TECHNOLOGY is making a tangible impact in the field of ‘aids to navigation’ devices, NAV18 has heard.
Maritime Safety Queensland executive director maritime services Paul Brandenburg spoke at the Gold Coast event and noted the rate of change in aids to navigation had occurred rapidly, just as it occurred in the rest of the maritime sector.
“You only have to look outside at some of the displays (at NAV18) to understand the changes in technology. It is clear to say the introduction of LED lighting has been a real game-changer for aids to navigation,” Mr Brandenburg said.
He noted efficient solar power and new buoy types had all delivered significant cost efficiencies to aids to navigation providers as well as having “significantly reduced the workplace health and safety risk for our staff”.
Whereas light inspections previously needed to occur every six months, now they could occur every 18 months or even longer.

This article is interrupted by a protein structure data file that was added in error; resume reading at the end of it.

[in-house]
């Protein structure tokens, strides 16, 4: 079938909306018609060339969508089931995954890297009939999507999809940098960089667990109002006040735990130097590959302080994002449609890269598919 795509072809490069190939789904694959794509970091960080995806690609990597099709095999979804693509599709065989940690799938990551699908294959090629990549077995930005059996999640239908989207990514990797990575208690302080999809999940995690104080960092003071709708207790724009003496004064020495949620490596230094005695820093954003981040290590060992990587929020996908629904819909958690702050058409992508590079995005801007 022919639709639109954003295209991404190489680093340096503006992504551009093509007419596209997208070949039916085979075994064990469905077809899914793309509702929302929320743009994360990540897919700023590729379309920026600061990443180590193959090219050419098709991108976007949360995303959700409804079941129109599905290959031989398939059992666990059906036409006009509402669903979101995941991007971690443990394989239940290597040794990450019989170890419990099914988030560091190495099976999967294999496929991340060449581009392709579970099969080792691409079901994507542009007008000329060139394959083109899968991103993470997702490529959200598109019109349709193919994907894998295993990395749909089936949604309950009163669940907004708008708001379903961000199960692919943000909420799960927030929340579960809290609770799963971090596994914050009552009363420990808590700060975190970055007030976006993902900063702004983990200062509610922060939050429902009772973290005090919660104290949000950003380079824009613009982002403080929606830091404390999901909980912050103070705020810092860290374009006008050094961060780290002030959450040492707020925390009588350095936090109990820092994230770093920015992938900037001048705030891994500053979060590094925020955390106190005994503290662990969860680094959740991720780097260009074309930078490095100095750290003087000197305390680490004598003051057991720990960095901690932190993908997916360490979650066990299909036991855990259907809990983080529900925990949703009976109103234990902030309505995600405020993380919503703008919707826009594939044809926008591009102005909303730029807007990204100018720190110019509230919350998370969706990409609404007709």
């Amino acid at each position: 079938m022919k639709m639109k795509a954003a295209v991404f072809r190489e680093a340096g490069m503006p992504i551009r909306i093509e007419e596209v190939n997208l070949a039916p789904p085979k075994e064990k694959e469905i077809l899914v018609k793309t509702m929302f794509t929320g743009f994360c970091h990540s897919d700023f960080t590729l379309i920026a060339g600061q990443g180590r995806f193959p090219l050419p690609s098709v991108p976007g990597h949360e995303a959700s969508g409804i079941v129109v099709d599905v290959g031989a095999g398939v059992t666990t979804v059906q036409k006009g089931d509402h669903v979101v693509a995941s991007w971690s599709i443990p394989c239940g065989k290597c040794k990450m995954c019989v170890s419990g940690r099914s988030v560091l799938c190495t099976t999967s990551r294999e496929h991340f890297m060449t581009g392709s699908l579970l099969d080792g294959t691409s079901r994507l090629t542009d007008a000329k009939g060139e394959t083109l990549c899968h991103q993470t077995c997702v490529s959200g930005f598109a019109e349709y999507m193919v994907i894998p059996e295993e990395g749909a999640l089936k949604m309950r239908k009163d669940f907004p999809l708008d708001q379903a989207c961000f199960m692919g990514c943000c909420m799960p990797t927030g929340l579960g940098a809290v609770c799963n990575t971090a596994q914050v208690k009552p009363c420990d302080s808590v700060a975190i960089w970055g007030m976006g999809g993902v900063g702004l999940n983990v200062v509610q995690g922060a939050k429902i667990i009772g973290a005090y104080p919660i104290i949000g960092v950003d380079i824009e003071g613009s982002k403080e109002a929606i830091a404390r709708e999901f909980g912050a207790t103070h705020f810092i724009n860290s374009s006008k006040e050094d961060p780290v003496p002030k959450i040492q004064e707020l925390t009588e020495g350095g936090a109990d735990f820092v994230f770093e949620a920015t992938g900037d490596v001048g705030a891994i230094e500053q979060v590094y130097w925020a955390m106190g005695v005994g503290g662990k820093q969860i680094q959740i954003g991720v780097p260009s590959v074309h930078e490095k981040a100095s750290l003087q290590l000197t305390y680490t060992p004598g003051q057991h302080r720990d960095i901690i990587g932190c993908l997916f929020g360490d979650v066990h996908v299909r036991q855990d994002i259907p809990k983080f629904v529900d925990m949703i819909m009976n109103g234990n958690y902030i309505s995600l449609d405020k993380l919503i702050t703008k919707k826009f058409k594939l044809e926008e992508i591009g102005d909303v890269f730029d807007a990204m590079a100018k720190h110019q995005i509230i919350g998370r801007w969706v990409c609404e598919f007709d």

“More often now we’re going out to see if the actual structure is still standing, rather than (whether) the light is burning,” he said.
“Our maintenance task is also reduced, what used to take significant maritime plant – tugs and barges and cranes to go out and service a buoy – can now be done with a smaller vessel.”
Mr Brandenburg said even as they followed IALA guidelines, there was room for innovation and flexibility in the implementation of navigation guides, noting a case from North Queensland involving mangroves.
“Along the coast of Queensland as we get north, the species of mangrove changes and with that the colour of their leaves changes,” he said.
“So we have had to change the colour green that we use to paint our nav aids as we go north so you can actually discern them against the background of the mangroves.”